GOMBRICH, Ernst H.: Die Krise der Kulturgeschichte. Gedanken zum Wertproblem in den Geisteswissenschaften. München, September 1991
(zuerst : Ideals and Idols, Oxford 1979)
Damn, I wish I had read this twenty or more years ago. I always thought of GOMBRICH (Ger., Eng., archive) as an art historian – yes he is this too, but he is a cultural historian. I will not repeat here what Sir Ernst has thought, written & discussed in his unique way. This book, or better these articles published in one tome, are still today definitely worth a read, and thought or two.

WEIGAND, Waldemar : Das Königliche Spiel. Eine kulturgeschichtliche Studie. Berlin 1959
It is a small history of chess, with the emphasis of the origins. Simply nice. Could find nothing more on Mr WEIGAND.

GLENDINNING, Victoria : Edith Sitwell. 1. Auflage dt., Frankfurt (am Main) 1995
(zuerst : Edith Sitwell. A Unicorn Among Lions. 1981. Übersetzt von Karl A. KLEWER)
Edith (Ger., Eng.) and her brothers, reviled and revered. I think Ms GLENDINNING (Ger., Eng.) did an outstanding good biography of Ms SITWELL. She never ridicules her, never puts her on a piedestal, no worship, no bashing, but a clear view on this unique lady. Even if you are not especially interested in English poetry, or the intrigues etc. – just follow this strange person through her life, I find it terribly interesting.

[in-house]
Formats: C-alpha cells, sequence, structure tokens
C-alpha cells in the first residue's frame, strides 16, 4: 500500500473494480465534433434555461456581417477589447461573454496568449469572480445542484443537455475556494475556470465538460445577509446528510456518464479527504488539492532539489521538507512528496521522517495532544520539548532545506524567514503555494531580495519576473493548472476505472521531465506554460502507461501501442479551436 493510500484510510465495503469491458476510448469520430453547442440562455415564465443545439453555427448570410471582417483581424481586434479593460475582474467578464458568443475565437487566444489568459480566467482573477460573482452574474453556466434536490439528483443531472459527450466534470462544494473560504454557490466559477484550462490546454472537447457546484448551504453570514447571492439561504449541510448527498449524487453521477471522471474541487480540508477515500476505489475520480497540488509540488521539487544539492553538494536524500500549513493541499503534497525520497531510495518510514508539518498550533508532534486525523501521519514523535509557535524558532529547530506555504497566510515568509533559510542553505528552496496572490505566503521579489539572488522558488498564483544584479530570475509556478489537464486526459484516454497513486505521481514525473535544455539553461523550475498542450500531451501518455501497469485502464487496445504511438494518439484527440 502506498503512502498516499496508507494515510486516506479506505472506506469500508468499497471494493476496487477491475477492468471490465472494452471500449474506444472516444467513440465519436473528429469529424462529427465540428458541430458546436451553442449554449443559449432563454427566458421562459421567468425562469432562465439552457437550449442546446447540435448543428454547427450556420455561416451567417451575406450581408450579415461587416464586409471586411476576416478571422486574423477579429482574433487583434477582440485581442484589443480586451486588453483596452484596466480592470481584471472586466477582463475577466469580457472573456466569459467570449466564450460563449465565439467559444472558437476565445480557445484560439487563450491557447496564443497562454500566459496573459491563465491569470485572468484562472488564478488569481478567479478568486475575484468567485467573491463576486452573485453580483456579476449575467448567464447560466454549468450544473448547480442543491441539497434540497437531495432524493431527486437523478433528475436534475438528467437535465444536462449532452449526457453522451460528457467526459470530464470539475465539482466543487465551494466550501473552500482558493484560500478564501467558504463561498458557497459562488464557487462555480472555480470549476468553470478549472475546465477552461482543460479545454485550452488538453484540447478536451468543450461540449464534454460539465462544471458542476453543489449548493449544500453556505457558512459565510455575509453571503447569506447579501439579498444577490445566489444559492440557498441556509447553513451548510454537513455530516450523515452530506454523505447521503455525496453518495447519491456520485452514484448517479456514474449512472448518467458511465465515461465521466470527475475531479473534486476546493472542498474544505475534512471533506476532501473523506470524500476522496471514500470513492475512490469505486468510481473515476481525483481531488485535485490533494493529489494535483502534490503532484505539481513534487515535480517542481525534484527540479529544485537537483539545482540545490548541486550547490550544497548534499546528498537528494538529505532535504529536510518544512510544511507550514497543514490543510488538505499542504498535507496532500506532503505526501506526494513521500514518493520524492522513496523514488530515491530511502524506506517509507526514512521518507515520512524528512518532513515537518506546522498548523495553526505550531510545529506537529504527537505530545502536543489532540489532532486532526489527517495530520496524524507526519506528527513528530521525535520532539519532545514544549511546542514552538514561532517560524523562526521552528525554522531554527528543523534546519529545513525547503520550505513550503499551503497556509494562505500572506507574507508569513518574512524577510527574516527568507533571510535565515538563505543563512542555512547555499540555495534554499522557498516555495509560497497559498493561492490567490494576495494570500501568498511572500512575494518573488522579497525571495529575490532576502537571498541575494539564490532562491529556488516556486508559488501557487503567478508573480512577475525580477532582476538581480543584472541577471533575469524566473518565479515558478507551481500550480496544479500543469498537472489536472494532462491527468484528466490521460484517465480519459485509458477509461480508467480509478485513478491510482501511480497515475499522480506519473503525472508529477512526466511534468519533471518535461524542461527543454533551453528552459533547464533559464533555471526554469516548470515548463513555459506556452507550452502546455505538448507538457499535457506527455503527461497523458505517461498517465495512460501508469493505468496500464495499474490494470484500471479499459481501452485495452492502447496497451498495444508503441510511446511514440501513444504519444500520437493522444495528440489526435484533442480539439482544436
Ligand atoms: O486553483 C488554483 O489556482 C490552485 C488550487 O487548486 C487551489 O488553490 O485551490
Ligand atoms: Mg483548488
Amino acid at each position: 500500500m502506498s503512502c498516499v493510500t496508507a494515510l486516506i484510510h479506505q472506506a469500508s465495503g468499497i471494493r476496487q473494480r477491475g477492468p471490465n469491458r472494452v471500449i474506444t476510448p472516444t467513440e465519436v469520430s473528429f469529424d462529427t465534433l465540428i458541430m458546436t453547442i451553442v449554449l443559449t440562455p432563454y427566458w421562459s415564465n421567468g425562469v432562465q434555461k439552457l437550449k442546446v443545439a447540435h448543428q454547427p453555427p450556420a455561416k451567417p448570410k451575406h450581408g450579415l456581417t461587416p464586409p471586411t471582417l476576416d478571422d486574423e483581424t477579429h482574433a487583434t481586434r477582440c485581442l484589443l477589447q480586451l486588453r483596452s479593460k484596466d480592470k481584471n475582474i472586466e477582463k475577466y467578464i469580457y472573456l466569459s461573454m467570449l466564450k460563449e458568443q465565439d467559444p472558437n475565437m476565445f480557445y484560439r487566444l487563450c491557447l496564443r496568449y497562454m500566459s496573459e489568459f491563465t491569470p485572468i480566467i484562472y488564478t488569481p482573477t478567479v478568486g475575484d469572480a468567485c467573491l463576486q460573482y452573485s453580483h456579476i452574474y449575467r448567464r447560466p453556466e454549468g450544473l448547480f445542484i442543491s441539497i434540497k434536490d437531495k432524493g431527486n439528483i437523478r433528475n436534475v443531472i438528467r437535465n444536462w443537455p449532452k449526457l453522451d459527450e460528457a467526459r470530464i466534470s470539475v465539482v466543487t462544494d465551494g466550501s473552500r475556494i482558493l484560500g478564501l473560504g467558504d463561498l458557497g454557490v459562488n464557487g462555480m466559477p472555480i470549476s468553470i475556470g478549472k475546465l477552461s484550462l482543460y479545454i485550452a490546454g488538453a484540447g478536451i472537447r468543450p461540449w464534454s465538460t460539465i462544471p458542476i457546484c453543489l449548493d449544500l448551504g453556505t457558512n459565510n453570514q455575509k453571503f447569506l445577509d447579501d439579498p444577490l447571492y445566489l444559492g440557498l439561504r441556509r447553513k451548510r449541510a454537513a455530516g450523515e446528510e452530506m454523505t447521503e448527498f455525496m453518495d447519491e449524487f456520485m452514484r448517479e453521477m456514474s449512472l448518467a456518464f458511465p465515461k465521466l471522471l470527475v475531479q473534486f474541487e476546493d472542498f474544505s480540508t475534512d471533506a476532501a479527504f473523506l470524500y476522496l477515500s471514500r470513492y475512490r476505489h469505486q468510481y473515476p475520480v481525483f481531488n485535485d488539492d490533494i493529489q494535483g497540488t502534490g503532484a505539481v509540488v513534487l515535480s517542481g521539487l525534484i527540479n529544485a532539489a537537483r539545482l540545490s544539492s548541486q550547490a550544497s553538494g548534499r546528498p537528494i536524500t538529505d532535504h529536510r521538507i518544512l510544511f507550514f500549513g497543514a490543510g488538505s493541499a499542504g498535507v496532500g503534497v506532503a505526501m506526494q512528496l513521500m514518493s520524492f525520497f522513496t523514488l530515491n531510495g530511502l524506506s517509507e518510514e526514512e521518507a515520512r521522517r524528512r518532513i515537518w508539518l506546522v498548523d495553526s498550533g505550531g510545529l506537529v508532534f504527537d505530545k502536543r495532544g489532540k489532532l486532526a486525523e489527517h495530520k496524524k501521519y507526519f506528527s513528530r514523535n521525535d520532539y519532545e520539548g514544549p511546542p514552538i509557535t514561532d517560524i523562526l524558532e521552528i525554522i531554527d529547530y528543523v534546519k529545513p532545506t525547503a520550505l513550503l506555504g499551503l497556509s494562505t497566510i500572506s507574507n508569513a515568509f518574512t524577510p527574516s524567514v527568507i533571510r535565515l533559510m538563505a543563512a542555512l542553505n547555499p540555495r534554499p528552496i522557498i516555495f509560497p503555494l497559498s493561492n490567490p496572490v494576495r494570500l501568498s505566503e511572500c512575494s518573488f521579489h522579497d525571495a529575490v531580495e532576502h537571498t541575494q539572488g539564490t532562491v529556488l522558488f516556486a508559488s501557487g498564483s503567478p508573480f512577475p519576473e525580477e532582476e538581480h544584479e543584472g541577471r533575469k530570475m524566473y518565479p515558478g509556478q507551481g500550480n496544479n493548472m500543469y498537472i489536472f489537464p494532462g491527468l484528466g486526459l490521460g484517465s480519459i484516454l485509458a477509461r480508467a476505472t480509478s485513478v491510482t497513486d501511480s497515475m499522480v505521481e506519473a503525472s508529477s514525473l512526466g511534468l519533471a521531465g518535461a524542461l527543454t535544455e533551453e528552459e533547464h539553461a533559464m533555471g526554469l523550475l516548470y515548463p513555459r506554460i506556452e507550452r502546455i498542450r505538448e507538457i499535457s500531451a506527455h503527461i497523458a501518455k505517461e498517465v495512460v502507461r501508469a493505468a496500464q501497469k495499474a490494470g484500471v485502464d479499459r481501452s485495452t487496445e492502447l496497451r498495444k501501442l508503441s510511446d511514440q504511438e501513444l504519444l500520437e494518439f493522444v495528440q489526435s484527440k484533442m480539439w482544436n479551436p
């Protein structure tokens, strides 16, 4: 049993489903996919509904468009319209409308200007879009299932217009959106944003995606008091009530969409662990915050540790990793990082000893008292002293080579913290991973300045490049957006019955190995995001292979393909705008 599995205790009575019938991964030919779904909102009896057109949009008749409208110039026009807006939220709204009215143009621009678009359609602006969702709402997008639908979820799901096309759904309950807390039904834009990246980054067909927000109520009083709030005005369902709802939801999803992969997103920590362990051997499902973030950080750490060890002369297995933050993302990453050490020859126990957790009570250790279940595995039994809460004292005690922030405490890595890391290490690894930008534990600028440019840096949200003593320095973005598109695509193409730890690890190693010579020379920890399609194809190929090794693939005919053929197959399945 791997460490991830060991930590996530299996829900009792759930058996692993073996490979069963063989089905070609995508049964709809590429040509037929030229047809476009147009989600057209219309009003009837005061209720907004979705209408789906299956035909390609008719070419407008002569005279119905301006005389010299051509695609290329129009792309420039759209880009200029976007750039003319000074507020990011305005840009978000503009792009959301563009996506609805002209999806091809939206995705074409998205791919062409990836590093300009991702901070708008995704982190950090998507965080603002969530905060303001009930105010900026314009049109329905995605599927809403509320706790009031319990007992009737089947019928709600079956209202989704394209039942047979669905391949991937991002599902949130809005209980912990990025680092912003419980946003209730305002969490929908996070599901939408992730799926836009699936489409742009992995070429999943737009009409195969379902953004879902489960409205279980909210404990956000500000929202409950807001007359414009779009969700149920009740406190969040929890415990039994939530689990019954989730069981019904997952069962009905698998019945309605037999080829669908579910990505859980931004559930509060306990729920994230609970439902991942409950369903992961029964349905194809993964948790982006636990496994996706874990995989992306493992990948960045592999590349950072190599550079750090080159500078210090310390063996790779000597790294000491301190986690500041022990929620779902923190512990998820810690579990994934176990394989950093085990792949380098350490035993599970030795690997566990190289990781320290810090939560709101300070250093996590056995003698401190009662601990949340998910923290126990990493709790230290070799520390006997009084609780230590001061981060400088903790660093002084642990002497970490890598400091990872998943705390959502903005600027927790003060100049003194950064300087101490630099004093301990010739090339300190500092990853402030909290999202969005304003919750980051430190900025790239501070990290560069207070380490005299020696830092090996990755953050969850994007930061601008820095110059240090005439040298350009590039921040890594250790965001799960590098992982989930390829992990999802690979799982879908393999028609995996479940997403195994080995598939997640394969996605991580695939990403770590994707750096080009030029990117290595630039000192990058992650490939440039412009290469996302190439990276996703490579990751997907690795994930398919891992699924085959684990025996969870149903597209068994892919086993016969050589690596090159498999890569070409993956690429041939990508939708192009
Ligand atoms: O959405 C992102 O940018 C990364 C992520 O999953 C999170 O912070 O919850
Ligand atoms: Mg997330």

That’s it. Maybe you found something interesting, and hence will start reading ?

10 thoughts on “Aufräum’

  1. I also like to look at photography books to admire the skill of professionals.

    Oh, Erlangen! Went through there on the river cruise last year on the way to the day tour of Nürnberg.

  2. There is always something new to see LẌ. I don’t know how often I went through Strand’s New England book.
    “Wissenswertes Wissenswertes über Ehrlangen …” It’s one of the worst earworms. Since 1982 or so.
    Do you have plans to go on the Danube over the Balcans to the Black Sea ?

  3. I know Gombrich through “The Story of Art” which is really, in many ways, the art BIBLE. I’m not familiar with his other writings.

    And yes, Dame Edith is a fascinating character!

    Thank you for your book report, Mago. I’m always interested to see what you’ve been reading.